Rubin: Laimbeer, Seger & other tales from the restroom
So it’s Metro Airport, gateway to the world and home to many restrooms, and Richard Goldman walks into one of them at the same time as Bill Laimbeer.
The timeline is mid-2000s, and Laimbeer is coaching the Detroit Shock, a fairly visible position. Before that he played for the Pistons, an even more visible position. Plus he’s 6-foot-11, which tends to make a person stand out.
Everyone is gaping as though they’ve never seen an extremely tall famous person in an airport bathroom before. And Laimbeer turns to Goldman and says, “Hey, are you someone I should know? Everyone is staring at you.”
The two of them bust out laughing. Everyone else keeps gaping. Laimbeer and Goldman chat as they conduct their business, wind up having coffee as they wait for the same flight, and according to Goldman, remain friendly today.
As restroom encounters go, that one may be a hall-of-famer. But does it beat listening to a rock ‘n’ roll pioneer singing a particularly appropriate song as he stands at a urinal? Or giving a glamorous actress an assist at a particularly vulnerable moment in her life?
A few weeks ago, I asked you to tell me about your restroom encounters with greatness. The request was inspired by a story former disc jockey Lee Alan tells about meeting Frank Sinatra in Las Vegas.
I’ve had a few of those brushes myself, which left me pondering: Maybe it’s a more common occurrence than I realized. Maybe, to invoke a brand name, it’s an American Standard.
Sure enough, our state is flush with stories.
Morris gives thanks
Everyone of a certain age seems to have a tale about Bob Seger playing their homecoming dance. Everyone of any age seems to have seen him in a men’s room.
The most enviable locale: the 2005 All-Star game at Comerica Park, as reported by Pat Clemens of Allen Park.
Goldman also has a baseball-related story. A Floridian and Michigan native who travels widely as a consultant, he was in a discussion in a Metro Airport lavatory in 1991, defending Tigers pitcher Jack Morris’ decision to court offers from other teams.
“Gee, thanks,” said a familiar voice behind him. “I think you may be the only person in Detroit saying something nice about me.”
Hockey broadcaster and publicist Pete Krupsky saw Mark Fidrych, a.k.a. the Bird, at a Red Wings game. Michael Weisserman of Wixom saw O’Shea Jackson Sr., a.k.a. Ice Cube, with a sizeable entourage that escorted him in and out of a limited-access restroom at a Los Angeles Dodgers game.
“Cube!” said Weisserman, a lawyer, employing unusually few words. Mr. Cube gave him a thumbs-up.
From Beverly Hills — ours, not California’s — Cindi Brody recalled a trip to see “Hello, Dolly!” at the Fisher Theater when she was 10 years old, and being part of a swarm of kids invited onstage by Pearl Bailey.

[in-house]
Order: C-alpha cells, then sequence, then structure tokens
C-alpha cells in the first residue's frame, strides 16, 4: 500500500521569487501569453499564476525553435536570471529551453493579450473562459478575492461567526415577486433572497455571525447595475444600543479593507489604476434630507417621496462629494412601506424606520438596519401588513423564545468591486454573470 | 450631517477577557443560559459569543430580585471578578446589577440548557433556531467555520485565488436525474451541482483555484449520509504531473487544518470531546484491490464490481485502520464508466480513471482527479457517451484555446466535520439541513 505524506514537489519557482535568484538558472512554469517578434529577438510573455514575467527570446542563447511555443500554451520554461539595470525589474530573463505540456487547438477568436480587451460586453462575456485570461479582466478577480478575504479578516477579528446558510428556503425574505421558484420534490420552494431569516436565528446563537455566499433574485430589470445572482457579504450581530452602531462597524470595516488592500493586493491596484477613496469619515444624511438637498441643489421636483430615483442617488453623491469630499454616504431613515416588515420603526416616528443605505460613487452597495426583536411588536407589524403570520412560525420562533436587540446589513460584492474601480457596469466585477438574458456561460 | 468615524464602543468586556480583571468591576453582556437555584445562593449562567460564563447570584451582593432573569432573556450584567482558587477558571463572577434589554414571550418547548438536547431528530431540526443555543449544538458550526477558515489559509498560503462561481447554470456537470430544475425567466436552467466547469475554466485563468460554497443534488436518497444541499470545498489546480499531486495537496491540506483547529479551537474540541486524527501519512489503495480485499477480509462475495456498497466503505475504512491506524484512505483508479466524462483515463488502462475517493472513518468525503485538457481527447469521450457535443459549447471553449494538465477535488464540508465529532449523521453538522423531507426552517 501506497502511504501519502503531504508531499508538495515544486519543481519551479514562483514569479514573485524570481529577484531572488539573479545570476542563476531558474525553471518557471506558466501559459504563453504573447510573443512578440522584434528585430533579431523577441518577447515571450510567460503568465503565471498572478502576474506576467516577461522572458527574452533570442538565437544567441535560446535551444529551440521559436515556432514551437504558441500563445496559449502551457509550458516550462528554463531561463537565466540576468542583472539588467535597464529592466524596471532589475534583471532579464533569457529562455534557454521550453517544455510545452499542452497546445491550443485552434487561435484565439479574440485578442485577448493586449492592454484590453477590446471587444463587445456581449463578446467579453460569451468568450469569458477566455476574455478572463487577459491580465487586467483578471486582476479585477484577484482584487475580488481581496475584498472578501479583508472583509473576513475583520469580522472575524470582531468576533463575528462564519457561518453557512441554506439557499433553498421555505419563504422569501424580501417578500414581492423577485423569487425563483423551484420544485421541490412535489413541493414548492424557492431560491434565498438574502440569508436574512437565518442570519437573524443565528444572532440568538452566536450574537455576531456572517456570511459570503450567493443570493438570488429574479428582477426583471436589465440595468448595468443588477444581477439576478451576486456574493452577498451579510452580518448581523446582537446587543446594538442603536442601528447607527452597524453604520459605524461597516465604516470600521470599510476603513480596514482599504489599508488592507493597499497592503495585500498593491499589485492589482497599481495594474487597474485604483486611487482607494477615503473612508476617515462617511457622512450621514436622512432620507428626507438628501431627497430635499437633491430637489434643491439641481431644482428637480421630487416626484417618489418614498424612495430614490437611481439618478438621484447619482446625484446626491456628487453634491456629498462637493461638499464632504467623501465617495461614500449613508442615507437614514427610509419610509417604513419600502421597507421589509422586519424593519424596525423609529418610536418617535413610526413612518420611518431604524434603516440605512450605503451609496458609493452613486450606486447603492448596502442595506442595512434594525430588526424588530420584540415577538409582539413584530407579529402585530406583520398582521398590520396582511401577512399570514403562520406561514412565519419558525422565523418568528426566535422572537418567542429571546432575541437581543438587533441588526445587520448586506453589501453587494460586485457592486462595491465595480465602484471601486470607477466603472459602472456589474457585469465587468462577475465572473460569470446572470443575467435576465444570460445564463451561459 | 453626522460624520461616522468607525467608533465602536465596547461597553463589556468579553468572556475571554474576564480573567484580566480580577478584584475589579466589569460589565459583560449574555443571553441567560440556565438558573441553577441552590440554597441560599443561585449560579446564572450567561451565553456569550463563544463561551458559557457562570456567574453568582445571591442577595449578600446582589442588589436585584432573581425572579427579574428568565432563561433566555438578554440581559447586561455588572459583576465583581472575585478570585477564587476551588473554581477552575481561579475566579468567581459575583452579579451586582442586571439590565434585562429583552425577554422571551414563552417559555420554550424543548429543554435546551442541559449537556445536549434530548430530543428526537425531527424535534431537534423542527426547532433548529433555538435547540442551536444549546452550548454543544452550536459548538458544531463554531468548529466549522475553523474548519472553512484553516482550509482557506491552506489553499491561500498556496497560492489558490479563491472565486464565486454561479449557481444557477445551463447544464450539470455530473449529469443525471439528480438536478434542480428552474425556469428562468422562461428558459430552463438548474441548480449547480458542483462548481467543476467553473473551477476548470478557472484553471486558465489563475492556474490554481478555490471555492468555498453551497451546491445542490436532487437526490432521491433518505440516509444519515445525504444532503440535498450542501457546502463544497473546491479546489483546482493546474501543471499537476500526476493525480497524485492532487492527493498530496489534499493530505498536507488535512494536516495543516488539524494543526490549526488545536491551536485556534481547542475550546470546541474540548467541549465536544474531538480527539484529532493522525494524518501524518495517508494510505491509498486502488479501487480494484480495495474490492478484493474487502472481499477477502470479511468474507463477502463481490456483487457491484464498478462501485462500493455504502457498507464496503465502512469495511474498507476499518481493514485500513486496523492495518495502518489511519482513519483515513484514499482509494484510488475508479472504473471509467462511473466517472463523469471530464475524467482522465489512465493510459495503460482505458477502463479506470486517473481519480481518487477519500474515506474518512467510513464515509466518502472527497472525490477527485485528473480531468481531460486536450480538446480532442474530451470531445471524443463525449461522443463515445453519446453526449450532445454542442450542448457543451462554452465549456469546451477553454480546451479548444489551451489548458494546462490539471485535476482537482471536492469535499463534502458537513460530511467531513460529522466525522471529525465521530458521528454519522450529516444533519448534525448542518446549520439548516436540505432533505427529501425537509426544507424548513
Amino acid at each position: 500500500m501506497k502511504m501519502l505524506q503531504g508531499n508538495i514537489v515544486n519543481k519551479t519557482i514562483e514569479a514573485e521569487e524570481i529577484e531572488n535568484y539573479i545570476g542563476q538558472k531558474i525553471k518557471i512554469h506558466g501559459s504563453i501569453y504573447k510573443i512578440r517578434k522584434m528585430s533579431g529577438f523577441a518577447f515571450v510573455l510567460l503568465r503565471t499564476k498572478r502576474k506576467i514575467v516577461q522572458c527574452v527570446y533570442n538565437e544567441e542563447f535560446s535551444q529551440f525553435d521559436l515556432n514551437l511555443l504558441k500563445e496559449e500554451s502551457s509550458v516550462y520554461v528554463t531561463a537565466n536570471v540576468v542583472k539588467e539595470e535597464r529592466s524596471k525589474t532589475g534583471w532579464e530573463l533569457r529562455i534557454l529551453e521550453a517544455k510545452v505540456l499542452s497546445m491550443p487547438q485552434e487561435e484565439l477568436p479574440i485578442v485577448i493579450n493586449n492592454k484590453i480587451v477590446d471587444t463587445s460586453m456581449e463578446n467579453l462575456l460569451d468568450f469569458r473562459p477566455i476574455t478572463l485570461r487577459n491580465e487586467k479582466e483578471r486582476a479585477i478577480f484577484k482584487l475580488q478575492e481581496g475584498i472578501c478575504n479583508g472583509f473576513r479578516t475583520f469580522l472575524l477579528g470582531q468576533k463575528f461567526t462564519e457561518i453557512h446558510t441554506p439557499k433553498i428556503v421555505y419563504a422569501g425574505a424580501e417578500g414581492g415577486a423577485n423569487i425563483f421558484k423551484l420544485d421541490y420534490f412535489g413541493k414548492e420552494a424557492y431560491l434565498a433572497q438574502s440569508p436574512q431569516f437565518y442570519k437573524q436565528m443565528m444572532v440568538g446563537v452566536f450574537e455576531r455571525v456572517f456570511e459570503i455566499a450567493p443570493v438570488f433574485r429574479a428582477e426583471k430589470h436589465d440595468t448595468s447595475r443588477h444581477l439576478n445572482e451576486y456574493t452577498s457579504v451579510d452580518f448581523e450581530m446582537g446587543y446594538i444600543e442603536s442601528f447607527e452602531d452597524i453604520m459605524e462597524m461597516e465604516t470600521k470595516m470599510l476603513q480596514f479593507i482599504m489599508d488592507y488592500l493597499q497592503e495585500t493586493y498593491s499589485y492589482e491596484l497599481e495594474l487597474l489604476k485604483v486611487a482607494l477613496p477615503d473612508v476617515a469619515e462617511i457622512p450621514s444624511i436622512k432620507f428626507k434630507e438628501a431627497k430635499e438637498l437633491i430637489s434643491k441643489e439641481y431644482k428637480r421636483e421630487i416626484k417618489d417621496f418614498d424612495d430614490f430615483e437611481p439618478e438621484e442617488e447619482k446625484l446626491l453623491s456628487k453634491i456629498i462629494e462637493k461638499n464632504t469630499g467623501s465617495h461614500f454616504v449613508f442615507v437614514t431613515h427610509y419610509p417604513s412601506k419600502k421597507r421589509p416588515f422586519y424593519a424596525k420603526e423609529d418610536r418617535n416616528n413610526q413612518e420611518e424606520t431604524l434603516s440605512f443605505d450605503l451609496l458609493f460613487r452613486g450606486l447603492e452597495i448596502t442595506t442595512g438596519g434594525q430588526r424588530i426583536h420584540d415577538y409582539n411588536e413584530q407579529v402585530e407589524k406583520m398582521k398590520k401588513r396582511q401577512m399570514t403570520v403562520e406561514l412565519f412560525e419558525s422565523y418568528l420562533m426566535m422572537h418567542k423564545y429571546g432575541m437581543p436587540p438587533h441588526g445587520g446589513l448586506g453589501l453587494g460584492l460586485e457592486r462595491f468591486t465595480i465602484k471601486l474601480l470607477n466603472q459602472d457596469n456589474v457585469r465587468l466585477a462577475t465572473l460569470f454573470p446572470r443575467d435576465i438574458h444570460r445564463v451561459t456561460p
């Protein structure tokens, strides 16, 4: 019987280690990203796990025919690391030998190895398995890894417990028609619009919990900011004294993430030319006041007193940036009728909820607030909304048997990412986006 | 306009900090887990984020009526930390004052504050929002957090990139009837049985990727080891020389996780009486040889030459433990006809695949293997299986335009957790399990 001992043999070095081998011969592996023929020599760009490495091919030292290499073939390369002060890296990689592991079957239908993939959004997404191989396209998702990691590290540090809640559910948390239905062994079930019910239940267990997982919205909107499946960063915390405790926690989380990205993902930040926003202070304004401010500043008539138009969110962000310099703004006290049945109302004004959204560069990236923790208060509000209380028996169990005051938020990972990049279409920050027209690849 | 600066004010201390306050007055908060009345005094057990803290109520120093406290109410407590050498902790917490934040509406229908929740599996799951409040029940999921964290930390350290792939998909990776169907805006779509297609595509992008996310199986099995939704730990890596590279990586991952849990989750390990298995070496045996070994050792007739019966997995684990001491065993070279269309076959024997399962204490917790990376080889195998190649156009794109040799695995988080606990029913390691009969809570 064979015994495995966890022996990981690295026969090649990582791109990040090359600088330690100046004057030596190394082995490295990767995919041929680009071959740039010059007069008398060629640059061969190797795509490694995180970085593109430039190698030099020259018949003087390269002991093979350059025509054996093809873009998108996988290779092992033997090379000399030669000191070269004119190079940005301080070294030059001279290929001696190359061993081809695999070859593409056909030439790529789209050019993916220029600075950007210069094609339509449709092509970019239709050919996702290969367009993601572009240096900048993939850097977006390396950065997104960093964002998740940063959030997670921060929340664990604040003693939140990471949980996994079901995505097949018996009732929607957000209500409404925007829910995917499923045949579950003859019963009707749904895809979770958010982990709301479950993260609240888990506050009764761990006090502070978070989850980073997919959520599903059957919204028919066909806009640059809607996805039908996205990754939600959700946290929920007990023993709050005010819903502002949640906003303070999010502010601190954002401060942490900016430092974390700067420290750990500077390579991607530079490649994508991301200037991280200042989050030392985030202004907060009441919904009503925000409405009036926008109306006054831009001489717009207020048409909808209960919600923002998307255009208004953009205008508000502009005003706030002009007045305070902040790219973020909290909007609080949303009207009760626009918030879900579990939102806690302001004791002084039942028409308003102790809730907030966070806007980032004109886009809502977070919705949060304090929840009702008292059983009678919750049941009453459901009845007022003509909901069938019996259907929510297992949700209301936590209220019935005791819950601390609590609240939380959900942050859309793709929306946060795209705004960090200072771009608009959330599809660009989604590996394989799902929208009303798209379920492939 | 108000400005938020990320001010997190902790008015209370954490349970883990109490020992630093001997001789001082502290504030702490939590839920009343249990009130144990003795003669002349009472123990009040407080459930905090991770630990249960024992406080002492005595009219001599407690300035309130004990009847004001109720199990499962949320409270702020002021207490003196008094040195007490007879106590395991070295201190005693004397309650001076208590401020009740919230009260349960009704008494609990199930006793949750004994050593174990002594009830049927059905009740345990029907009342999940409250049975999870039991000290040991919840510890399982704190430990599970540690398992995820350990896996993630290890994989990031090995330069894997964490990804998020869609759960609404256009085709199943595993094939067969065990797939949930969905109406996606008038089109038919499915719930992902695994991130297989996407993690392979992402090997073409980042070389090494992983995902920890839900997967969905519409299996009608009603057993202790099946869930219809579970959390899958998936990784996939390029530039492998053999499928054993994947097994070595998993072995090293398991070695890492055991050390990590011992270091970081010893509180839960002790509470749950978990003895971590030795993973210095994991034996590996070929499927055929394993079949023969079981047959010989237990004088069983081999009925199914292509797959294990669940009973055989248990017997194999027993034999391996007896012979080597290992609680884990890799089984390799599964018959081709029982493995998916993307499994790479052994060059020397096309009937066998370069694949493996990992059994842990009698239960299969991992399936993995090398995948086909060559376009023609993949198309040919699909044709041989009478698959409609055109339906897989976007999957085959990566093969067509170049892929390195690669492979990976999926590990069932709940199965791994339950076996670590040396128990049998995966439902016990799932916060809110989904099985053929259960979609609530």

After the matinee, Brody says, her aunt and uncle took her to Saks across the street, and there in a ladies’ room was Bailey herself. “She hugged me, asked if I had liked the show and thanked us for coming.”
Shepherd had paper plea
Among the other reported sightings: Soupy Sales, by Novi optometrist David Adelsberg, at a WTVS-TV (Channel 56) telethon in the late 1960s.
Steffi Graf, at the Australian Open tennis tournament in 2000; says Joan Trute of Grosse Pointe Woods, “she avoided me trying to make eye contact.”
Denny McLain and Led Zeppelin’s Robert Plant, many years and several time zones apart, by Michael Porter of Detroit.
As a young reporter in Jackson, Chuck Wrzesinski was supposed to be given a five-minute interview with Louis Armstrong.
Not wanting to interrupt the flow, Wrzesinski watched Armstrong awkwardly in a Jackson Country Club men’s room for what seemed like 4 1/2 minutes, “pools of sweat forming while I rehearsed in my mind the questions I would ask him.”
Then Armstrong finished and his manager led him away to rest, leaving Wrzesinski with nothing but a sinking feeling. “So much,” Wrzesinski says, “for my first claim to fame.”
Laurie Lewsley of White Lake was in the Memphis, Tennessee, airport “when a hand emerged under the stall wall,” accompanied by a plea for toilet paper in a distinct Southern drawl.
At the basins, Lewsley found herself awash in thanks from Cybill Shepherd.
Gordon Houston of Livonia also has a story with ties to Memphis, though it took place at a rock ‘n’ roll show in East St. Louis, Illinois.
The year was 1959, and one of the acts was Sun Records star Jerry Lee Lewis. During intermission, Houston saw and heard him at the far end of a row of urinals.
Lewis was grinning as he sang the first hit of what was then his young career — “Whole Lotta Shakin’ Goin’ On.”